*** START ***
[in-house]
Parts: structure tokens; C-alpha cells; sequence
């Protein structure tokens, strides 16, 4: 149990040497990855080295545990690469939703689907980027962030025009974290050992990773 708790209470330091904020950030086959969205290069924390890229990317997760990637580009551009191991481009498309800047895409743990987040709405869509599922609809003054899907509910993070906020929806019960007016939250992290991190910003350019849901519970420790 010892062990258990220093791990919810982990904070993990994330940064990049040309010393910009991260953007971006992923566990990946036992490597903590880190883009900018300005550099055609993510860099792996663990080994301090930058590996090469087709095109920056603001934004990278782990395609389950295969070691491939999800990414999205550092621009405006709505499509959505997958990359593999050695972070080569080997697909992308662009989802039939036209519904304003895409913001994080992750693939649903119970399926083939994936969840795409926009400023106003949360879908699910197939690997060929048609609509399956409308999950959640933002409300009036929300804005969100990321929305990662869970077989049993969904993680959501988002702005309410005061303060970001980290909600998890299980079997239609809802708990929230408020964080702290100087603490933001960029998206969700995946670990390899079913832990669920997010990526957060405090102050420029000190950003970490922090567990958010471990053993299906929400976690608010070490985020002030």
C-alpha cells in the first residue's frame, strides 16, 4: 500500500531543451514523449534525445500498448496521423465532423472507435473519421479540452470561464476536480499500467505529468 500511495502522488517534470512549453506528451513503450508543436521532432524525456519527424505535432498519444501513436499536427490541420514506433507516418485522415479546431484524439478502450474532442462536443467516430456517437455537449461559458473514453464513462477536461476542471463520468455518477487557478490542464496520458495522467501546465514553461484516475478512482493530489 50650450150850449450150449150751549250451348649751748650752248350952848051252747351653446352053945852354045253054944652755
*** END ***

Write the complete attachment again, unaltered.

[in-house]
Parts: structure tokens; C-alpha cells; sequence
């Protein structure tokens, strides 16, 4: 149990040497990855080295545990690469939703689907980027962030025009974290050992990773 708790209470330091904020950030086959969205290069924390890229990317997760990637580009551009191991481009498309800047895409743990987040709405869509599922609809003054899907509910993070906020929806019960007016939250992290991190910003350019849901519970420790 010892062990258990220093791990919810982990904070993990994330940064990049040309010393910009991260953007971006992923566990990946036992490597903590880190883009900018300005550099055609993510860099792996663990080994301090930058590996090469087709095109920056603001934004990278782990395609389950295969070691491939999800990414999205550092621009405006709505499509959505997958990359593999050695972070080569080997697909992308662009989802039939036209519904304003895409913001994080992750693939649903119970399926083939994936969840795409926009400023106003949360879908699910197939690997060929048609609509399956409308999950959640933002409300009036929300804005969100990321929305990662869970077989049993969904993680959501988002702005309410005061303060970001980290909600998890299980079997239609809802708990929230408020964080702290100087603490933001960029998206969700995946670990390899079913832990669920997010990526957060405090102050420029000190950003970490922090567990958010471990053993299906929400976690608010070490985020002030």
C-alpha cells in the first residue's frame, strides 16, 4: 500500500531543451514523449534525445500498448496521423465532423472507435473519421479540452470561464476536480499500467505529468 500511495502522488517534470512549453506528451513503450508543436521532432524525456519527424505535432498519444501513436499536427490541420514506433507516418485522415479546431484524439478502450474532442462536443467516430456517437455537449461559458473514453464513462477536461476542471463520468455518477487557478490542464496520458495522467501546465514553461484516475478512482493530489 50650450150850449450150449150751549250451348649751748650752248350952848051252747351653446352053945852354045253054944652755